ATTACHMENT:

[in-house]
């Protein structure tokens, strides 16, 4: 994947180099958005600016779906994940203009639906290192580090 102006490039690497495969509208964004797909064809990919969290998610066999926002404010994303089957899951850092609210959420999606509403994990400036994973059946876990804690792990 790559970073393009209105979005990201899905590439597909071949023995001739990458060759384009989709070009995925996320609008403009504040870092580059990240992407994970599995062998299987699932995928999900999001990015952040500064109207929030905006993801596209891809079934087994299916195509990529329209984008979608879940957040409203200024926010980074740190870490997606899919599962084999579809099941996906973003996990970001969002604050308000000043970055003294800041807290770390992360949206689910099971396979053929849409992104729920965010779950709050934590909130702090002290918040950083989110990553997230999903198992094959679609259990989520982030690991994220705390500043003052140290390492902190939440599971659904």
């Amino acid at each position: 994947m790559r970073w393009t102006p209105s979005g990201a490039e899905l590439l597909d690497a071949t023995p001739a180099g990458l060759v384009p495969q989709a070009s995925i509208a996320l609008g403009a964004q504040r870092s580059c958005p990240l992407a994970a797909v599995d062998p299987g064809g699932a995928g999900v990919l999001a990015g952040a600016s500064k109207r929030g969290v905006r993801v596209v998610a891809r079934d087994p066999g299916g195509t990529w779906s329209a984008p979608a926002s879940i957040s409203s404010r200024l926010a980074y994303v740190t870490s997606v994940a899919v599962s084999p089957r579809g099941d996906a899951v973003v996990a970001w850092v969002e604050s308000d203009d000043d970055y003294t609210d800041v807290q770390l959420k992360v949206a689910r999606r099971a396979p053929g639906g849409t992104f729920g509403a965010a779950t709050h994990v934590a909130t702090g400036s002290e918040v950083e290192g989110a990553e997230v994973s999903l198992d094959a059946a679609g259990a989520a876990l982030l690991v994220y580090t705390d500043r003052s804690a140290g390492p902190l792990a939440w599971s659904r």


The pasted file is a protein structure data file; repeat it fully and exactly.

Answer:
[in-house]
């Protein structure tokens, strides 16, 4: 994947180099958005600016779906994940203009639906290192580090 102006490039690497495969509208964004797909064809990919969290998610066999926002404010994303089957899951850092609210959420999606509403994990400036994973059946876990804690792990 790559970073393009209105979005990201899905590439597909071949023995001739990458060759384009989709070009995925996320609008403009504040870092580059990240992407994970599995062998299987699932995928999900999001990015952040500064109207929030905006993801596209891809079934087994299916195509990529329209984008979608879940957040409203200024926010980074740190870490997606899919599962084999579809099941996906973003996990970001969002604050308000000043970055003294800041807290770390992360949206689910099971396979053929849409992104729920965010779950709050934590909130702090002290918040950083989110990553997230999903198992094959679609259990989520982030690991994220705390500043003052140290390492902190939440599971659904």
């Amino acid at each position: 994947m790559r970073w393009t102006p209105s979005g990201a490039e899905l590439l597909d690497a071949t023995p001739a180099g990458l060759v384009p495969q989709a070009s995925i509208a996320l609008g403009a964004q504040r870092s580059c958005p990240l992407a994970a797909v599995d062998p299987g064809g699932a995928g999900v990919l999001a990015g952040a600016s500064k109207r929030g969290v905006r993801v596209v998610a891809r079934d087994p066999g299916g195509t990529w779906s329209a984008p979608a926002s879940i957040s409203s404010r200024l926010a980074y994303v740190t870490s997606v994940a899919v599962s084999p089957r579809g099941d996906a899951v973003v996990a970001w850092v969002e604050s308000d203009d000043d970055y003294t609210d800041v807290q770390l959420k992360v949206a689910r999606r099971a396979p053929g639906g849409t992104f729920g509403a965010a779950t709050h994990v934590a909130t702090g400036s002290e918040v950083e290192g989110a990553e997230v994973s999903l198992d094959a059946a679609g259990a989520a876990l982030l690991v994220y580090t705390d500043r003052s804690a140290g390492p902190l792990a939440w599971s659904r």